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MILITARY DEATHS

Air Force Senior Airman Michael J. Hinkle II, 24, Corona; found dead in residence in Kuwait

Hinkle built a secure computer network used by pilots, flight crews and others to communicate. He said he enjoyed the work, felt proud to serve his country and reenlisted a year early.

April 24, 2011|By Jack Leonard, Los Angeles Times
  • Michael Hinkle had a knack with computers and won Air Force achievement medals for his work. He told friends and family that his military experience would help him start a career in the computer industry.
Michael Hinkle had a knack with computers and won Air Force achievement… (Air Force )

As a child, Michael Hinkle loved tinkering with computers.

On visits to the Midwest to see his mother and stepfather, the boy would promise to make their computers work faster. It was only after he left for home in Southern California that the couple would discover that nothing worked.

"Everywhere he went, he left a trail of broken computers behind him," his stepfather Bob Jakowinicz said with a laugh.

But as Hinkle grew, so did his talent with computers.

After high school, he joined the Air Force and was assigned to his unit's Internet and computer networks, winning achievement medals for his work. He told friends and family that his military experience would help him start a career in the computer industry some day.

"As an adult, he was fantastic on a computer," said Jakowinicz, who lives in Livonia, Mich.

On March 16, Senior Airman Michael J. Hinkle II, 24, was found unresponsive in his residence while deployed in Southwest Asia with the 386th Air Expeditionary Wing, according to an Air Force statement. The cause of death is under investigation. Military officials said they could not specify where Hinkle was deployed, but family members said he was in Kuwait.

Hinkle was born Nov. 24, 1986, in Valparaiso, Ind. His parents divorced while his father was in the Air Force, and he and his younger brother, Brandon, moved to Southern California when their dad was transferred to March Air Force Base.

Their father remarried, and the family settled in Ontario before moving to Corona in 2002. Hinkle also spent vacations in Indiana — and later Michigan — visiting his mother, who also remarried.

Hinkle was a laid-back but popular teenager, particularly with girls. At home, he could be found playing video games, practicing his guitar or tinkering with computers in a corner of the family room.

"He was half geek, half cool," said his father, Michael Hinkle, a special education teacher, who lives in Corona. "He had just a way of lighting up the room."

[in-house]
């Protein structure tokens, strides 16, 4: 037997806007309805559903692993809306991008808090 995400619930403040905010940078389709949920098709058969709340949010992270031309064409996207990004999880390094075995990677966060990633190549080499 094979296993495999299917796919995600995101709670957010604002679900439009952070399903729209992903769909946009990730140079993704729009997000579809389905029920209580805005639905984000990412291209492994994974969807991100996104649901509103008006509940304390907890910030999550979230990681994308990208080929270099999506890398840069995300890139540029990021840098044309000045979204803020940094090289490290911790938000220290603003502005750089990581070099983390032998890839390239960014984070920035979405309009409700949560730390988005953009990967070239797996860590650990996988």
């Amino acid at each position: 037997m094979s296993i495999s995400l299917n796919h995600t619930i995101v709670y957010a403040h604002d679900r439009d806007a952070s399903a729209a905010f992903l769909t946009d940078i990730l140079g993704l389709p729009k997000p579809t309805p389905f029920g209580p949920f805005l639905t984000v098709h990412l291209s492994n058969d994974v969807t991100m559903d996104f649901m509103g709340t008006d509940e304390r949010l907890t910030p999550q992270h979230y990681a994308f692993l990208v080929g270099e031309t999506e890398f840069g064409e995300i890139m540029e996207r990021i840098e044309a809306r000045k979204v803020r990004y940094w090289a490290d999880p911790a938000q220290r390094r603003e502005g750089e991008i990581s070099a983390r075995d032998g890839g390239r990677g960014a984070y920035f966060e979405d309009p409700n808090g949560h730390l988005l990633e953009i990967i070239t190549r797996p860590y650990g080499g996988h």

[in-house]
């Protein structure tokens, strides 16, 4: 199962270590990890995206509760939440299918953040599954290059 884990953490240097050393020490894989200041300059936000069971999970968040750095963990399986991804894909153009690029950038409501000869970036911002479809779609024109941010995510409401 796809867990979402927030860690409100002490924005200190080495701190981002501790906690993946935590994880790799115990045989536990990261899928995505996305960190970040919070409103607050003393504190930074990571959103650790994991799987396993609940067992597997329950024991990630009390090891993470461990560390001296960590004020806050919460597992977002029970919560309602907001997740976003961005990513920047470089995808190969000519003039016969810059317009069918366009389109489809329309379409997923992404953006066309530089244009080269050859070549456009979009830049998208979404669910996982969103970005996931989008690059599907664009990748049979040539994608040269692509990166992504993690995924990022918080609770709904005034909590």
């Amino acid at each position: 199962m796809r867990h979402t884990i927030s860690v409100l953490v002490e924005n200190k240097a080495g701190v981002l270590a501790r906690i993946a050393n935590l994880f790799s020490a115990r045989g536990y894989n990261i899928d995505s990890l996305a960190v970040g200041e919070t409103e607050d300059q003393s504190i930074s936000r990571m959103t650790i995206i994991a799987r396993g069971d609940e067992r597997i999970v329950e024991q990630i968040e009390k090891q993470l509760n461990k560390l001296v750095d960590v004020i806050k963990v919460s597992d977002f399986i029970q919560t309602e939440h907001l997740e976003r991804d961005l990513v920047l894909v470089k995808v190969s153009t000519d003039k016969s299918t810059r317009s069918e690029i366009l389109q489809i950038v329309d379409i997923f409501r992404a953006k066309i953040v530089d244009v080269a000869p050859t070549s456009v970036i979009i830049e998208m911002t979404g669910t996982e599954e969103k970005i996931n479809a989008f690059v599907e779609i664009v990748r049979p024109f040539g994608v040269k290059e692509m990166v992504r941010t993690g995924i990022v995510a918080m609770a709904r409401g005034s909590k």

His son preferred a variety of sports to focusing on one and tried his hand at baseball, football, track and field, swimming and wrestling.

"Anything he wanted to do, he would be the best at," said Jeremy Gauntt, a friend and wrestling teammate. "Nobody disliked him, but a lot of people were jealous of him."

Hinkle taught himself to play the guitar and joined the youth worship band at Turning Point Church, a nondenominational Christian church then based in Chino. His faith played a central role in his teenage years.

"He would preach and he would talk a lot about his faith at school and with friends," said Chris Guth, a high school friend who played in the same church band. "He was very outspoken about it."

Hinkle was a standout in computer classes and put his knowledge to work, building a computer for Guth's family from scratch.

In December 2005, after graduation from Chino High School, he joined the Air Force, becoming a cyber transport systems journeyman. He was first stationed in Okinawa, Japan, and then, from November 2008, at Ellsworth Air Force Base in South Dakota.

The Air Force was a good fit. Hinkle told friends and family that he enjoyed the work and felt proud to serve his country. He reenlisted a year early.

At Ellsworth, he played on the squadron's softball team and volunteered at a local Habitat for Humanity, helping renovate homes for the needy. At work, he built a secure computer network used by pilots, flight crews and others to communicate.

"We knew if he called back for help we were in trouble," said Staff Sgt. Abigail Philbrick, his supervisor on the base.

Shortly after Thanksgiving, Hinkle was deployed to Kuwait. His mother, Teena Jakowinicz, said her son phoned regularly.

"He was always upbeat about his job," she said. "He always made a point to tell me he loved me."

Hinkle is survived by his brother, Brandon, 20; his father, stepmother, Cynna Hinkle, and her children, Janae, 26, and Jonathan, 22; and his mother, stepfather and their children, Laikyn, 17, Lexy, 15, and Emma, 12.

jack.leonard@latimes.com

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